Nicole Perlroth (2021)
A hugely detailed and deeply researched history of the market for “zero-day: exploits, the faults and technologies underlying computer viruses and ransomware. It’s a hugely complicated and technical field which Perlroth does an amazing job of making accessible to a non-technical audience. (I should probably say here that I teach computer security.)
Most of the book is a real page-turner, deeply embedded with the government agencies, companies, and hackers who compose the zero-day market. It’s scathing of the US’ trying to play both sides of the street, developing and buying zero-days in order to collect intelligence while weakening the security of ordinary users in the process by not informing the software developers of the problems they’ve found. They clearly knew this was dangerous, and even developed a doctrine for us: “NOBUS”, bugs that “no-one but us” would be smart enough to find or develop. This idea goes wrong spectacularly, as other nations realise how cheaply they too can have cyberweapons programmes: ironically they’re encouraged by the deployment of the Stuxnet virus to damage the Iranian nuclear programme. The leaks of the NSA’s zero-day stockpile by the Shadow Brokers – an event that’s somewhat under-explored – and their later use in hacks against US elections, are payback for hubris.
Perlroth is scathing of the Trump presidency’s neglect of cybersecurity and unwillingness to sanction Russia for known attacks – in part because it might cast doubt on Trump’s legitimacy as an elected president, but also seemingly from willful blindness and a mistrust of the professionals (including the military) tasked with protecting US networks. She was writing during the pandemic and before Trump conceded the 2020 election (to the extent that he ever did), and so if anything she understated the impacts of disinformation spreading.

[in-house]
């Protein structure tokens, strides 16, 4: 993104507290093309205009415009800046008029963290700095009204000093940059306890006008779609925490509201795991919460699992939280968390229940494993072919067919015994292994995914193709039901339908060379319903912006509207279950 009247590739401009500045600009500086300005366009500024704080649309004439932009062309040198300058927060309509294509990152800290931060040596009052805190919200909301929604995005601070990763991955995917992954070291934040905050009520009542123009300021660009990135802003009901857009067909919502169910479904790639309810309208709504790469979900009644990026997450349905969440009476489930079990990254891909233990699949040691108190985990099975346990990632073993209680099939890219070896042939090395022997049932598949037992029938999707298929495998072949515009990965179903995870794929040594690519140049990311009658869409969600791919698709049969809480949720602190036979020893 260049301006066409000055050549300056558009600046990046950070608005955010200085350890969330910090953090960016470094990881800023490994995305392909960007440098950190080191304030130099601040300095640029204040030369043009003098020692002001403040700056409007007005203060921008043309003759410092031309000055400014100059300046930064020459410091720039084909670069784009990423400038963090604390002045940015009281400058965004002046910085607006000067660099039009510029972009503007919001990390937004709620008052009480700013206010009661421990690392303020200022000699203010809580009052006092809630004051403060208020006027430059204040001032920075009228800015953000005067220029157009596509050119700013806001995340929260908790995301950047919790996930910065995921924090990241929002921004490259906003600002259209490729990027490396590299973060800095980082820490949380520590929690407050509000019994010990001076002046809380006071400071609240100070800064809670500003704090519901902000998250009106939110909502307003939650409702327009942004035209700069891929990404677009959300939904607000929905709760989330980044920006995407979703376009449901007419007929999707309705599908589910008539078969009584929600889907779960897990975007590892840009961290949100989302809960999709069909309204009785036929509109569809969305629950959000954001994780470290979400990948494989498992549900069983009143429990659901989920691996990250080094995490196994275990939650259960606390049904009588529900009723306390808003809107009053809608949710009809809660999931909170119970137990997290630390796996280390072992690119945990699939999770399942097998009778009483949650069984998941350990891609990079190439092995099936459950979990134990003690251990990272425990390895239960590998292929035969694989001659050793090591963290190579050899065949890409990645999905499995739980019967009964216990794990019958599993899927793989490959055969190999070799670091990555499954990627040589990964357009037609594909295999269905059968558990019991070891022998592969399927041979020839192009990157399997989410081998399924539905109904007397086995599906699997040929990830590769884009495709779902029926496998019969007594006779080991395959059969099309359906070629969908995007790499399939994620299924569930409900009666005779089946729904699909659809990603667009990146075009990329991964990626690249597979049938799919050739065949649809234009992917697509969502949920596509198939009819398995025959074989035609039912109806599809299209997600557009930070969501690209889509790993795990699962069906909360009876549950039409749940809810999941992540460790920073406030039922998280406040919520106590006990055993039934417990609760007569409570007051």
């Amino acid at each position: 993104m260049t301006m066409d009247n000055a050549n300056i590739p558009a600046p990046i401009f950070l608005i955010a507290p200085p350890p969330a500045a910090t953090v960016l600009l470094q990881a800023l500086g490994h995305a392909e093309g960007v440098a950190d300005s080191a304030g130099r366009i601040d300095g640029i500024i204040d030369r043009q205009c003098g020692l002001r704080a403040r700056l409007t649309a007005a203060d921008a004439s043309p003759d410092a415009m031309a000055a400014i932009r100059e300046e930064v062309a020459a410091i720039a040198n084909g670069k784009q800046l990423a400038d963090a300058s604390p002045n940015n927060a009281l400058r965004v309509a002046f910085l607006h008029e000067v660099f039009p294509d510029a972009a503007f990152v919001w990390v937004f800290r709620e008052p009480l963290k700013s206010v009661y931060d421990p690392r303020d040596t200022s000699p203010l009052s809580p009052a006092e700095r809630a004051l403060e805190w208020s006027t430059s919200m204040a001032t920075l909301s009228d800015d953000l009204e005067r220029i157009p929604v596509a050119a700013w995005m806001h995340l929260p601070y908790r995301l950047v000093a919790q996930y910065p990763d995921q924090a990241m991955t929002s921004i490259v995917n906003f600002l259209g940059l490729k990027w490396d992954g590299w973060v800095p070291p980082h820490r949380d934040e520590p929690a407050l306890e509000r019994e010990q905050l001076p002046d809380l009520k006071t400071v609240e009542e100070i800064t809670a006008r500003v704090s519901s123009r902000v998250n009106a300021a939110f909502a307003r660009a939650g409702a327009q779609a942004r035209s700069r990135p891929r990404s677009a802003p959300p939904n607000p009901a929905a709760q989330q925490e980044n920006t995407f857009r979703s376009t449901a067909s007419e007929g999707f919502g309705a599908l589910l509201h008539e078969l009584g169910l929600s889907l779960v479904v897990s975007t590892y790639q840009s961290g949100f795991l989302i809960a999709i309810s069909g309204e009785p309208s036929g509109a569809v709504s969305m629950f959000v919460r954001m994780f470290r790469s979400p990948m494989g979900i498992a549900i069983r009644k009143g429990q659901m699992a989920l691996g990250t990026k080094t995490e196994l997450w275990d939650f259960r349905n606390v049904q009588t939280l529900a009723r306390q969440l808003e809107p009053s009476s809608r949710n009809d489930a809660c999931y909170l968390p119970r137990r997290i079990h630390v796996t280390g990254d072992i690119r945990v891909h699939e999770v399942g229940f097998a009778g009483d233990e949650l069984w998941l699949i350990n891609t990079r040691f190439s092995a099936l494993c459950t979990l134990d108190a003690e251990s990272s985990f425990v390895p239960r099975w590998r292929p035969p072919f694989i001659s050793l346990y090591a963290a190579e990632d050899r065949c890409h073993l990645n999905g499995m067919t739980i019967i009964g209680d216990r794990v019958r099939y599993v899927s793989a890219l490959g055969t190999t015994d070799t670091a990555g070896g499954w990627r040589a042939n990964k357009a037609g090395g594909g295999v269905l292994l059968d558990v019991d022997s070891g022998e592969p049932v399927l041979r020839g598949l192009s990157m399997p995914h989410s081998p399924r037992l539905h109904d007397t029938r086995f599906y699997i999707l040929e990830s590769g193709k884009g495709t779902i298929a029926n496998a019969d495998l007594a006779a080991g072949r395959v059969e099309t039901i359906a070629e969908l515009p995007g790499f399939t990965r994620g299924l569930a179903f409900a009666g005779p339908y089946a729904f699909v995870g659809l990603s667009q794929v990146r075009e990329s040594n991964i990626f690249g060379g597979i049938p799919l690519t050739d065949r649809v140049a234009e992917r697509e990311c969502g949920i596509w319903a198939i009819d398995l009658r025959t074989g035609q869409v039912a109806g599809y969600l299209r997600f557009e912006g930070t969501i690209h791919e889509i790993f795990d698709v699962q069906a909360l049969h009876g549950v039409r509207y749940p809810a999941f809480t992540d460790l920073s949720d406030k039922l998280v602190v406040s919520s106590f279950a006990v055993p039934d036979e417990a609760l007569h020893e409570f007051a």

The conclusions are a little breathless, but well-intentioned and technically appropriate, if a little US-centric – and in fairness the US has at least attempted to set up a more transparent approach to managing cyberweapons, even though the approach is drastically compromised by the desire to keep intelligence-gathering capabilities. Cybersecurity is an area where offence and defence are closely intertwined, and there’s a strong argument that the costs to society of the former mandate a focus on the latter. We need to accept that many cyberweapons that are used (or leaked) can be reverse-engineered and re-used against their original developers with little real up-front financial investment.
There’s some editing. including a repeated mis-use of “affect” rather than “effect”, and a really disastrous throw-away reference to the book Dune, the description of which is almost entirely wrong: surely an editor should have picked that up?
4/5. Finished Sunday 21 January, 2024.
(Originally published on Goodreads.)